1. It provides a two-way data-binding. This means that you can hand-in a JSON object and directly bind its attributes to HTML elements. So you don’t have to update certain HTML elements manually (e.g. via JQuery).
  2. It provides a template rendering. This means you can write HTML templates (as simple *.html files for example) with mustach-syntax and render them on the client via JavaScript. To develop single-page applications gets very easy with this.

The server part

First of all, I did the server part. I used a combination of twill and Beautiful Soup to parse the web portal of my university. This was (and still is) a little bit slow, but at least no big deal. Then I build a small API to access these via AJAX. I used this API later on to update my page. E.g. the call would return a JSON containing all of your grads:

I have build similar APIs for your personal schedule, for our canteen and some more.

The client part

For the client part, I used Pure (CSS framework) and (of course) Ractive.js. This made my templates really short and gave me a good experience on both, classical browsers and mobil. Here’s the full template to render the grade-table:

I simply loaded the template (which is actually a *.html file) in my main-template. Afterwards I have it in a variable called gradesTemplate in this example:

Then I am able to render it, e.g. by adding an appropriate click-listener to a link. The listener will fetch some data via AJAX and render the templated (loaded before) with it:

I’m not completly happy with using JQuery, but to put it all together was quite easy.

The result

Here are some screenshot of my final version (it’s not running online and you would need an account of my university to use it, so some screenshot are the best I could provide).

The code

You can find the code on BitBucket:

Best regards,
Thomas Uhrig

Bildoptimierung für Webseiten

Am vergangenen Montag (05. August 2013) haben ich die letzte Projektarbeit für dieses Semester abgeschlossen: ein Paper über Bildoptimierung für Webseiten. Zusammen mit Annette Landmesser habe ich das Paper für die Veranstaltung Entwicklung von Rich Media Systemen von Jakob Schröter an der HdM Stuttgart geschrieben.

Ihr findet das Paper direkt von Google Drive hier.

Unsere Präsentation ist hier zu finden.

Beste Grüße,
Thomas Uhrig

TechTrends – Searching trends on HN and Reddit

It’s done! Last Friday (26th July 2013) was the final presentation of our semester project TechTrends. Together with Raphael Brand and Hannes Pernpeintner I worked the last 5 months on this project – and we are really happy about it.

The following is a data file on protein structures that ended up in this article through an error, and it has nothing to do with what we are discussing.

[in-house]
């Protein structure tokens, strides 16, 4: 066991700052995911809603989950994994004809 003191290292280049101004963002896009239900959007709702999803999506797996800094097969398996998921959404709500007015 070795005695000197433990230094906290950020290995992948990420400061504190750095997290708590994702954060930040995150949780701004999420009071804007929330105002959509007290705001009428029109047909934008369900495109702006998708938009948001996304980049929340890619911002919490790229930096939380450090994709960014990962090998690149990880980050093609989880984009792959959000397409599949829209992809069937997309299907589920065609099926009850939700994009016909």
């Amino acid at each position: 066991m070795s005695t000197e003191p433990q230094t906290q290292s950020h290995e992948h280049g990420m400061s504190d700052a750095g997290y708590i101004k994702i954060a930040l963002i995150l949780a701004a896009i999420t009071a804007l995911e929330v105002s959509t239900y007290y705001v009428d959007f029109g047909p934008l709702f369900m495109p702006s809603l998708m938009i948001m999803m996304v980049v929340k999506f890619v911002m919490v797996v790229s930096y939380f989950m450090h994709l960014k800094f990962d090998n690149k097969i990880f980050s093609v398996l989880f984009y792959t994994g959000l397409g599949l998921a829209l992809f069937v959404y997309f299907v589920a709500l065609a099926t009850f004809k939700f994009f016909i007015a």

What is TechTrends?

TechTrends is basically a search-engine for HN and Reddit (just the programming sub-reddit). You can type in a key-word and you will find a bunch of similar articles. But our main concern was not to find just articles, but also to find trends. Therefor, you will not only get a pure list of articles, you will get a chart showing when articles have been found for your query. For each article we calculate a popularity, indicating how important that article is. Based on these popularities, we draw the trend-chart for your search.



How does it work?

TechTrends has six major parts (see the graphic below). First of all, we crawl HN and Reddit all 15 minutes to get the latest links. In the second part we get the actual content form each link and store it in our database. Then we do a preprocessing on this pure text content to remove stop-words, digits and so on. After that, we use the great Gensim Server from Radim Řehůřek to build an index of all documents. The next (and last part on the server) is a JSON-based web API to access all of our data (here is its documentation). On top of these API we built our user-interface – the actual website.



Here is the video of our final presentation about TechTrends in our university (on the 26the July 2013). Our presentation is about 70 minutes long and we explain a lot of details about our project. The video is available on or below. It also contains the presentations of the other groups, but we are the first on the video.You can find the slides under the video.


Thanks to Stephan Soller and his team, our presentation has been recorded on video. You can see the video below or on


Here are the slides on my speaker deck account.

What’s next?

We have a lot of ideas for the future of TechTrends. We are thinking for example about a mobile version or a reporting tool. But in my oppinion, the most important step is to make TechTrends more easy to customize. Currently, we are focused on HN and Reddit. However, everything but the actual crawlers is independent of the underlying source. With a little bit of work, you can easily implement a new crawler for the data source of your choice. Making this customization more comfortable and easy is our next goal for project.


There is plenty more! Here you go:

Best regards,
Thomas Uhrig

A GPS diary in four weeks with Play!

During the last four weeks I did another small project for one of my university courses this semester. The course was about ORM modelling and abstractions for databases. We did some exercies with Hibernate and discussed diefferent aspects about ORM modelling. At the end of the course, every student made a small web-project using a framework and ORM tool of his choice.

Most of us used Play! and ebeans to make their application – me too. I didn’t have any experience with Play! but it was very pleasent to work with. Togehter with Foundation CSS prototyping was extremly fast. And ebeans also did a great job. During the whole project I didn’t write any line of SQL – nice!

Online demo

You can see a demo on Just log-in as with 123456 as your password to see a demo-account with some data.


My presentation about TAD:


The code is available on my university’s own Git repository, but it is public:

git clone

Best regards,
Thomas Uhrig